What Credit Score Is Needed to Buy a House?

A shot of a grandfather with his son and grandson wearing casual clothing, unloading boxes and furniture from the rear of a moving van, ready to move into their new bungalow together

There are lots of decisions to make when you’re buying a house. You have to choose which neighborhood you want to live in, which features are non-negotiable and what style of house you want—and that’s not even touching on finances. 

You’ll also have to shop for a mortgage, which means your credit rating will also be a big part of the equation. If your scores are too low to qualify for good rates or a loan, you’ll need extra time to build them up before applying.

What credit score do you need to buy a house? 

There’s no set requirement for the minimum ​​credit score to buy a house, but most mortgage lenders require scores of ​​620 or higher.  

The score requirement can vary, however, depending on the type of loan you’re looking for. For example, you ​​only need a 500 ​​credit score for a house if you’re using an FHA loan​​, while you may need a minimum of 700 for a jumbo loan

But your goal shouldn’t just be to qualify for a loan. The higher your scores are, the more loan approvals you’ll get, and if you have ​​good credit, you’re more likely to be approved for loans with low APR.

Why credit scores matter when buying a house 

Your credit scores have a direct impact on whether or not you qualify for a mortgage.  

In addition to your income, debt, assets and employment history, lenders will review your credit reports and scores to determine if you’re creditworthy and to set your loan terms. 

The better your scores are, the more likely you are to receive flexible and more affordable terms, including the following:

  • ​​​Lower down payment
  • Lower interest rates
  • Fixed interest rates (versus variable)

How much could you save on your mortgage by improving your scores? According to FICO, you could save six figures on interest rates alone.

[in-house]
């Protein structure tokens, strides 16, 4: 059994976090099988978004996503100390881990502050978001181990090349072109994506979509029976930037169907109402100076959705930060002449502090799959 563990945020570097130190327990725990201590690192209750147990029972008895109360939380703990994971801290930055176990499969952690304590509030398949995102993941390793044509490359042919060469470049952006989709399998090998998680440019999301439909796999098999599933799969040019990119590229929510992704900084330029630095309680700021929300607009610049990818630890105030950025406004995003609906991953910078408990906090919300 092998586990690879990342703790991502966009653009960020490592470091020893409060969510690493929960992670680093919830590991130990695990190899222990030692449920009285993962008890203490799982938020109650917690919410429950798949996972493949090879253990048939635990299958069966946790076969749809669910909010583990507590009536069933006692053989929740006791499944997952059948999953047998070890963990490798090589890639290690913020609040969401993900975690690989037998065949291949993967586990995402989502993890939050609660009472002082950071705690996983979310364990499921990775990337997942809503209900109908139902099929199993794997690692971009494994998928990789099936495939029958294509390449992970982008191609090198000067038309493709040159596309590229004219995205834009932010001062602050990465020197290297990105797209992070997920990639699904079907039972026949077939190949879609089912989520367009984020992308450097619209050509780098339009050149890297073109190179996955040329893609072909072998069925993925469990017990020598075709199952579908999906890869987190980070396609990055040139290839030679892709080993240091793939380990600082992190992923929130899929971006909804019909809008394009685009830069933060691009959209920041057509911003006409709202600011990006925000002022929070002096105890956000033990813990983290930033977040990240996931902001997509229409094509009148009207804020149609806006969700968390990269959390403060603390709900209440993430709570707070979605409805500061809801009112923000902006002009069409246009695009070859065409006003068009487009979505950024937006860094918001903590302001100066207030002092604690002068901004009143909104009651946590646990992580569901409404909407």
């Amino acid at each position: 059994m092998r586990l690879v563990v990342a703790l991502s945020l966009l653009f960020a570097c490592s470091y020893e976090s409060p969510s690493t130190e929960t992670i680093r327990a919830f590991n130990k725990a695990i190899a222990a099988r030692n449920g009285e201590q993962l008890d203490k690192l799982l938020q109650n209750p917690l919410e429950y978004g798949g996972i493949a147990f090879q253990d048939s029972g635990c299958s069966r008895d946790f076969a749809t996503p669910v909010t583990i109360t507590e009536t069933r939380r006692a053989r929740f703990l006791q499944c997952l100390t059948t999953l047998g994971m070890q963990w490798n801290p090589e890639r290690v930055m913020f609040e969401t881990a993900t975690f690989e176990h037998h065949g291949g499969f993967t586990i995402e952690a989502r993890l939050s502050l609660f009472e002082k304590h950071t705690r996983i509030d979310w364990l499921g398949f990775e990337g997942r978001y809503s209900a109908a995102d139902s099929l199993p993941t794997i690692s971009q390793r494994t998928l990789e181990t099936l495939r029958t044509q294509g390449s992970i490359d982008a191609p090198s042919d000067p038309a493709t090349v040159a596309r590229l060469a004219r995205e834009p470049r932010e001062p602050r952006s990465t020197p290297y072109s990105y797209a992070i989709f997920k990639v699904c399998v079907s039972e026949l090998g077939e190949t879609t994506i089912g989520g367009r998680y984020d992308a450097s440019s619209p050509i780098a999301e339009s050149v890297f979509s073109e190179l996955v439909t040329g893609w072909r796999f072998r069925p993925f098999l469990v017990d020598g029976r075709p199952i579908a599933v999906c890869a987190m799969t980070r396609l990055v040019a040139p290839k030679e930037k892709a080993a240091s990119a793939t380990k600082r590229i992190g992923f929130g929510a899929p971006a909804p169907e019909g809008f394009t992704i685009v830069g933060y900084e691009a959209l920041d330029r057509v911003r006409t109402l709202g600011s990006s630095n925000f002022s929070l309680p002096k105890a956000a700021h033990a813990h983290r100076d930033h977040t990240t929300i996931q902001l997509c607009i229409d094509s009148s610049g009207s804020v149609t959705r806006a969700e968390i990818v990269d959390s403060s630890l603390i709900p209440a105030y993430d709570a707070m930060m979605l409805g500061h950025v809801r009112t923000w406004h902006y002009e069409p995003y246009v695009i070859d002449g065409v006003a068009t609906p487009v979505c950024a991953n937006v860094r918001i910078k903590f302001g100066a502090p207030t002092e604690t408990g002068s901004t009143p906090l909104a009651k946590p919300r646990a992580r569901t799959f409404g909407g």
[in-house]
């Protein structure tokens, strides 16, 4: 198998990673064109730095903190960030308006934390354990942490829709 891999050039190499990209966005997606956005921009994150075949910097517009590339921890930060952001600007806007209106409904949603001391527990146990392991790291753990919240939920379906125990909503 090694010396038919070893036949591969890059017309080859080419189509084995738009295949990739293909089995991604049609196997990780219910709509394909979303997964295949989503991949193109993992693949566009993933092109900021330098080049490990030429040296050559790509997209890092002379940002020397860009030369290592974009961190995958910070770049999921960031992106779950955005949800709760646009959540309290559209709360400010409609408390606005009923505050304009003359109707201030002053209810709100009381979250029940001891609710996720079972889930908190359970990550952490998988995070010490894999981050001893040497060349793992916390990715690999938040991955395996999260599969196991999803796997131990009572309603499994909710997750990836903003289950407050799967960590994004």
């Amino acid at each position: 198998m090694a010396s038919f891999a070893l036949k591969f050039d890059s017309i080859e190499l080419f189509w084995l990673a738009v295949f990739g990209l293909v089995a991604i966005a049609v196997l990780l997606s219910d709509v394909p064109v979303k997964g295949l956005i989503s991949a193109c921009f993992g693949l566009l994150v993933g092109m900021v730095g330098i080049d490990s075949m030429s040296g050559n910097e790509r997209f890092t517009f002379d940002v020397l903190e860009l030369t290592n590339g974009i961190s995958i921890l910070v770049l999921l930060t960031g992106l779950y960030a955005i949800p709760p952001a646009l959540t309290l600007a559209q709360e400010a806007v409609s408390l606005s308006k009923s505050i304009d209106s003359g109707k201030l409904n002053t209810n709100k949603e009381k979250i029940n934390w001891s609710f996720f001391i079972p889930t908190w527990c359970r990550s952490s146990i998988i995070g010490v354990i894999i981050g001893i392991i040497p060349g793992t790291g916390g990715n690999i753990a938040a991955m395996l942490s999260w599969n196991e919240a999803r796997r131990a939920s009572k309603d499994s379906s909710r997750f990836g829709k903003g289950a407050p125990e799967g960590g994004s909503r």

FICO shows that homebuyers with scores between ​​620 and 639 have an average APR of 8.797%, while buyers between 760 and 850 are at 7.208%. That might not sound like much, but for a $300,000 loan, it’s a difference of ​​​​$118,035 in total interest charges and an extra $327 toward the mortgage payment each month.

How to improve your credit score before buying a house 

Credit scores can be confusing, and there is a lot of misinformation about how they work. Therefore, it’s essential to understand what can help improve your scores before making any credit moves. Here are some steps that you can take: 

1. Pull your credit information

Visit AnnualCreditReport.com to pull free copies of your three credit reports (from Experian, Equifax and TransUnion). 

2. Dispute errors

If you find incorrect information on your credit reports, such as an account that doesn’t belong to you or a “missed” payment that you actually made, contact the reporting creditor or follow the instructions on the report that tells you how to file a free dispute. 

3. Review your scores

Check to see if your bank or a creditor gives you free access to a version of your credit scores. Keep in mind that these free scores may be different from your​​ ​​mortgage credit scores, but they can still give you an idea of where you stand.